Corn Is Green, The (1945): Bette Davis Shines in Irving Rapper’s Oscar-Nominated Melodrama, Starring John (Rope) Dall

Irving Rapper’s screen version of Emlyn Williams’ semi-autobiographical play of 1938, The Corn is Green, is one of his best works.

Grade: B (*** out of *****)

The Corn Is Green
The-corn-is-green-poster.jpg

Theatrical release poster

It also represents one of his several collaborations with star Bette Davis, the best of which is the 1942 Now Voyager.

In this theatrical rendition, shot on Warner’s sound stages, Davis reprises the role that was famously originated on the London stage by Dame Sybil Thorndike and on Broadway by Ethel Barrymore.  In another words, it’s a great role for a grand actress.

Since the character was supposed to be in her 50s, Bette Davis, then 36, wore a gray wig and a “fat suit” that added 30 pounds.

Richard Waring was originally cast for the part of Morgan, but was drafted for World War II.

Rhys Williams, Rosalind Ivan, Mildred Dunnock and Gene Moss, members of the Broadway cast, reprised their roles for this film.

Davis plays Miss Moffatt, a turn-of-the-century aging spinster, who arrives as a schoolteacher in a Welsh mining town.  She opens her own school in hopes of lowering the town’s illiteracy rate, thus enabling the younger residents to seek out more fulfilling lives than merely working in the mines (where most of their parents are employed).

It’s an uphill battle for Miss Moffatt, to say the least.  Initially, she runs into resistance from mine-owner Nigel Bruce, who realizes that as soon as the citizens can read and write, they’ll rebel against his rule.

Miss Moffatt herself is full of doubts about her idealistic mission—that is, until she meets a young miner (played by John Dall in his film debut), who wants to know “what is behind all those books.” Within two years, Dall makes so much progress that he is qualified for admission in Oxford.

In an unconvincing subplot, Dall gets romantically involved with (Joan Lorring, Oscar nominated), who threatens to derail Moffat’s plan.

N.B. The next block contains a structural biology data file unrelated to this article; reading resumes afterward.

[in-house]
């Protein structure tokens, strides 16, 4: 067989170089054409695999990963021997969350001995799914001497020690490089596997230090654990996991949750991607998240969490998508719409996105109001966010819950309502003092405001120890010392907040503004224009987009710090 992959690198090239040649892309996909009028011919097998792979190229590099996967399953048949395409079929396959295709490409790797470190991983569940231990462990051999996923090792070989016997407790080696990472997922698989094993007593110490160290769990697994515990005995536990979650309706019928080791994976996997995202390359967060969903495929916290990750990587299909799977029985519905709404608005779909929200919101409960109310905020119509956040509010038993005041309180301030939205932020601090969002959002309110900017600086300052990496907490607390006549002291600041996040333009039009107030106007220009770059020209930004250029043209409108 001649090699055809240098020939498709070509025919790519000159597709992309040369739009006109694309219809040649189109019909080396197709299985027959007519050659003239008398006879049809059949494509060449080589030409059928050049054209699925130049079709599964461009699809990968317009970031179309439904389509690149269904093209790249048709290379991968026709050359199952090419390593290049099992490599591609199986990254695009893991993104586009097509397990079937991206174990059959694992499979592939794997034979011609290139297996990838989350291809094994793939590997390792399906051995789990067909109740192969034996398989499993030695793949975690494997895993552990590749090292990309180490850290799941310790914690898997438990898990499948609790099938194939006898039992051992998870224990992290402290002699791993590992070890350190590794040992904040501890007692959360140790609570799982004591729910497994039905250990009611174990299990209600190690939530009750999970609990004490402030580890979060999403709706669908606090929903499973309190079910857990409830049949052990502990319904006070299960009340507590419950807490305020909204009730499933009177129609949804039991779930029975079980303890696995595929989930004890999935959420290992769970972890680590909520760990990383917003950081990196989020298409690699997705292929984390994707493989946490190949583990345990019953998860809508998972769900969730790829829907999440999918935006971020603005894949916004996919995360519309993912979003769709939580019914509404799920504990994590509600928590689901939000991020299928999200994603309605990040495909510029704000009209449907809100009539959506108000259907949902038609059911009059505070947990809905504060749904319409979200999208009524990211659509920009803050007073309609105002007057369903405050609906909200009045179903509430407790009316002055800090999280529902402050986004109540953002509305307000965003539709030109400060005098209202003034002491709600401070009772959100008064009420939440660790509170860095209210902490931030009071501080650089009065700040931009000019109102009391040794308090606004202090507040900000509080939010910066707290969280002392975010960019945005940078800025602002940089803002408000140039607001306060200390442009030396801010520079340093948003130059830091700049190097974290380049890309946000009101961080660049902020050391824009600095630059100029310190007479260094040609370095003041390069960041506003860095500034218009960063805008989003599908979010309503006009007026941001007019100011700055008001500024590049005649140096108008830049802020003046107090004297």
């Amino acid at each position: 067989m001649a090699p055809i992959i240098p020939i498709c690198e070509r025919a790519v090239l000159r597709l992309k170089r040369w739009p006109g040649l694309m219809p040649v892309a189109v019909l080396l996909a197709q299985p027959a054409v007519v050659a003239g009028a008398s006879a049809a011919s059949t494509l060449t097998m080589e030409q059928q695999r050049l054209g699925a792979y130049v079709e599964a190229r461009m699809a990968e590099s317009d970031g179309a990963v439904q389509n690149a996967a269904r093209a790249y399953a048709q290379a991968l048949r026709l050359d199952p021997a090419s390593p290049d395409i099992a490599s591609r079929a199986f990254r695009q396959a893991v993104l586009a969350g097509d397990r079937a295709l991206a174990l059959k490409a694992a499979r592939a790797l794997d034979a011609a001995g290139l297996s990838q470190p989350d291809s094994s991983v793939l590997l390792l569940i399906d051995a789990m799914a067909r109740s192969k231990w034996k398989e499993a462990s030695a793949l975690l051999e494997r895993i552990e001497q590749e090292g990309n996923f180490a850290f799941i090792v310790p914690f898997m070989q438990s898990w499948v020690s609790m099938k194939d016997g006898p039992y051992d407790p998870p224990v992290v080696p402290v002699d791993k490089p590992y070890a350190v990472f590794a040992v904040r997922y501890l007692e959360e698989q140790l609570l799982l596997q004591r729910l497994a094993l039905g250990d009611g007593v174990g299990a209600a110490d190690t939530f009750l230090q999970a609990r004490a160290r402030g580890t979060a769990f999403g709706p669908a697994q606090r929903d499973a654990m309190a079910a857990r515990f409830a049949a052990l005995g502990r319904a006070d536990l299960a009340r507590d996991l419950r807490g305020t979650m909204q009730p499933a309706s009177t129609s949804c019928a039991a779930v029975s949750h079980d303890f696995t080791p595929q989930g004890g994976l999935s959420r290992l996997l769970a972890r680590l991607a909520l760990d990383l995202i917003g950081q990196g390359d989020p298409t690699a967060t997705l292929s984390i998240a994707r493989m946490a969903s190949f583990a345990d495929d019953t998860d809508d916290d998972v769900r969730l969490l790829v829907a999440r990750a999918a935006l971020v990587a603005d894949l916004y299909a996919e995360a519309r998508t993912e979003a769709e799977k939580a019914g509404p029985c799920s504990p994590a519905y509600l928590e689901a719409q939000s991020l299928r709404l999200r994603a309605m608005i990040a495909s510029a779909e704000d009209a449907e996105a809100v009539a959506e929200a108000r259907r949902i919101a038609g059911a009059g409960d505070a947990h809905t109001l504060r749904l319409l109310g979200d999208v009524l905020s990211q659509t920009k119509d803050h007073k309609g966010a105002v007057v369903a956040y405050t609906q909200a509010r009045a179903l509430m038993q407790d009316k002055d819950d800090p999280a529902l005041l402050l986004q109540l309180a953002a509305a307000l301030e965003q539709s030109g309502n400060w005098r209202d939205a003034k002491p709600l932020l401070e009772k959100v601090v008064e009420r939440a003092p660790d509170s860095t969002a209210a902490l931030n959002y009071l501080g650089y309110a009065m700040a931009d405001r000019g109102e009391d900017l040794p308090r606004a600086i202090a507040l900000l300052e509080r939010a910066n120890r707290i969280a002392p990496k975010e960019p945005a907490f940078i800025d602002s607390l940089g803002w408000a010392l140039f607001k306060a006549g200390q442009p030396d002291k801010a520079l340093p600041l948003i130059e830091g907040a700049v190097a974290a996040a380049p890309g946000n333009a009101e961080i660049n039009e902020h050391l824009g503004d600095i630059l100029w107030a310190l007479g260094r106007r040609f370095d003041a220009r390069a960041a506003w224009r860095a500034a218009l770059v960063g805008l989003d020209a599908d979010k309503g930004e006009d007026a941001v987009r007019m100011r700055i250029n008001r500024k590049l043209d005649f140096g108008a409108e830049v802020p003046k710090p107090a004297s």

A last-minute obstacle involving Dall’s illegitimate child is resolved, when Miss Moffatt herself agrees to adopt the baby so that her student can complete his education.

This was a personal work for the playwright: Emlyn Williams himself came from a backward mining town, and was inspired to a better life by a compassionate schoolteacher.

My biography of George Cukor

“The Corn is Green” was remade for television by George Cukor in 1978, with Katharine Hepburn as Miss Moffatt.  But flawed (too conventional and sentimental) as the Davis version is, it’s still superior to Cukor’s version. At 71, Hepburn was too old for the part.

The 1945 version was popular at the box-office, both domestically and internationally.

 

Oscar Nominations: 2

Supporting Actor: John Dall

Supporting Actress: Joan Lorring

Oscar Awards: None

Oscar Context:

“The Lost Weekend” won over Hitchcock’s suspense-thriller “Spellbound” and Leo McCarey’s comedy “The Bells of St. Mary’s,” both starring Ingrid Bergman.  The other two nominees were the MGM musical “Anchors Aweigh” and Warner’s noir melodrama “Mildred Pierce,” for which Joan Crawford won the Best Actress for a comeback performance.  The most nominated film was “The Bells of St. Mary’s” (8), though it won only one award, for Stephen Dunn’s Sound Recording, perhaps because it was a sequel to “Going My Way,” which swept most of the 1944 Oscars.

In 1945, the winners of the Supporting Acting Oscars were James Dunn in Kazan’s family melodrama, “A Tree Grows in Brooklyn,” and Anne revere as the young Elizabeth Taylor’s mother in “National Velvet.”

John Dall’s most famous role is arguably that of the arrogant murderer in Hitchcock’s thriller “Rope” (1950); he also had a small part in “Spartacus.”

About Irving Rapper

Irving Rapper joined the Washington Square Players as a stage director while studying at NYU University.  He later appeared and directed on Broadway and arrived in Hollywood in the mid-30s as an assistant director and dialogue coach.  He worked in such capacities on such Warner films as The Story of Louis Pasteur (1935), The Life of Emile Zola (1937), Four Daughters (1938), Juarez (1939), and Dr. Ehrlich’s Magic Bullet (1940) before making his debut as a full director in 1941.

Though his film work tends to betray his theatrical background and is often stagy and talky, he was occasionally able to overcome this limitation with a flair for developing dramatic plots and directing actors. ”Now Voyager” (1942) is a superior melodrama, a weepie soap opera, beautifully played by Bette Davis and Claude Rains.

Most of his output after the late 1940s, when he left Warner’s, was uninspired.

Credits:

Directed by Irving Rapper
Written by Frank Cavett, Casey Robinson, based on The Corn Is Green 1938 play by Emlyn Williams
Produced by Jack Chertok
Cinematography Sol Polito
Edited by Frederick Richards
Music by Max Steiner
Distributed by Warner Bros.

Release date: July 14, 1945

Running time: 115 minutes
Budget $1,545,000
Box office $3,649,000

Cast:

Bette Davis as Lily Cristobel Moffatt
Nigel Bruce as the Squire
John Dall as Morgan Evans.

Rhys Williams as Mr. Jones
Rosalind Ivan as Mrs. Watty
Mildred Dunnock as Miss Ronberry
Arthur Shields as Glyn Thomas
Gwyneth Hughes as Sarah Pugh
Thomas Louden as Old Tom
Rhoda Williams As Wylodine
Joan Lorring as Bessie Watty